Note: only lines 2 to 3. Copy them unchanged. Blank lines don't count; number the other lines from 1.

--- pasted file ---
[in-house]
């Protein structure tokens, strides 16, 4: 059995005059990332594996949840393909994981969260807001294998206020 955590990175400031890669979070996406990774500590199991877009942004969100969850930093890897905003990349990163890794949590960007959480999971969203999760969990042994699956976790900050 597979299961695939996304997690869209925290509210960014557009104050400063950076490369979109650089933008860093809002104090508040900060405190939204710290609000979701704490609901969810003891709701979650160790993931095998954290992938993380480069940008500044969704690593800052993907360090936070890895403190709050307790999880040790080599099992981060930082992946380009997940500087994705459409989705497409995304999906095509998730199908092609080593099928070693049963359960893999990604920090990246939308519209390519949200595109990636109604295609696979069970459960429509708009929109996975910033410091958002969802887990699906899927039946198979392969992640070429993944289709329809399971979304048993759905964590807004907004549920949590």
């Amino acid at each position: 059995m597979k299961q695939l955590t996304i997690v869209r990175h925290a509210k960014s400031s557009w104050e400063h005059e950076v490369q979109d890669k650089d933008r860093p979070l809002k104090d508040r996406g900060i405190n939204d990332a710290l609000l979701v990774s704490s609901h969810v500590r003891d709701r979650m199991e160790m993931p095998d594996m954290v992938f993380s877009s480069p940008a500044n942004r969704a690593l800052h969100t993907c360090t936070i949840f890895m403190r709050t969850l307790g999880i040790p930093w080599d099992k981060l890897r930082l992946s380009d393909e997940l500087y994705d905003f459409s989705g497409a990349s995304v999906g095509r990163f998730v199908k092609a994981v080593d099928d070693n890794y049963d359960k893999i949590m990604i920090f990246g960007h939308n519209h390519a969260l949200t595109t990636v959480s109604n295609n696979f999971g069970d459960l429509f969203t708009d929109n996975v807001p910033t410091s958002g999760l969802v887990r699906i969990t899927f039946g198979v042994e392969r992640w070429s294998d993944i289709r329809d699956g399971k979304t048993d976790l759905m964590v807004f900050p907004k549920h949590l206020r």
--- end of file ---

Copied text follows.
């Protein structure tokens, strides 16, 4: 059995005059990332594996949840393909994981969260807001294998206020 955590990175400031890669979070996406990774500590199991877009942004969100969850930093890897905003990349990163890794949590960007959480999971969203999760969990042994699956976790900050 597979299961695939996304997690869209925290509210960014557009104050400063950076490369979109650089933008860093809002104090508040900060405190939204710290609000979701704490609901969810003891709701979650160790993931095998954290992938993380480069940008500044969704690593800052993907360090936070890895403190709050307790999880040790080599099992981060930082992946380009997940500087994705459409989705497409995304999906095509998730199908092609080593099928070693049963359960893999990604920090990246939308519209390519949200595109990636109604295609696979069970459960429509708009929109996975910033410091958002969802887990699906899927039946198979392969992640070429993944289709329809399971979304048993759905964590807004907004549920949590």
């Amino acid at each position: 059995m597979k299961q695939l955590t996304i997690v869209r990175h925290a509210k960014s400031s557009w104050e400063h005059e950076v490369q979109d890669k650089d933008r860093p979070l809002k104090d508040r996406g900060i405190n939204d990332a710290l609000l979701v990774s704490s609901h969810v500590r003891d709701r979650m199991e160790m993931p095998d594996m954290v992938f993380s877009s480069p940008a500044n942004r969704a690593l800052h969100t993907c360090t936070i949840f890895m403190r709050t969850l307790g999880i040790p930093w080599d099992k981060l890897r930082l992946s380009d393909e997940l500087y994705d905003f459409s989705g497409a990349s995304v999906g095509r990163f998730v199908k092609a994981v080593d099928d070693n890794y049963d359960k893999i949590m990604i920090f990246g960007h939308n519209h390519a969260l949200t595109t990636v959480s109604n295609n696979f999971g069970d459960l429509f969203t708009d929109n996975v807001p910033t410091s958002g999760l969802v887990r699906i969990t899927f039946g198979v042994e392969r992640w070429s294998d993944i289709r329809d699956g399971k979304t048993d976790l759905m964590v807004f900050p907004k549920h949590l206020r």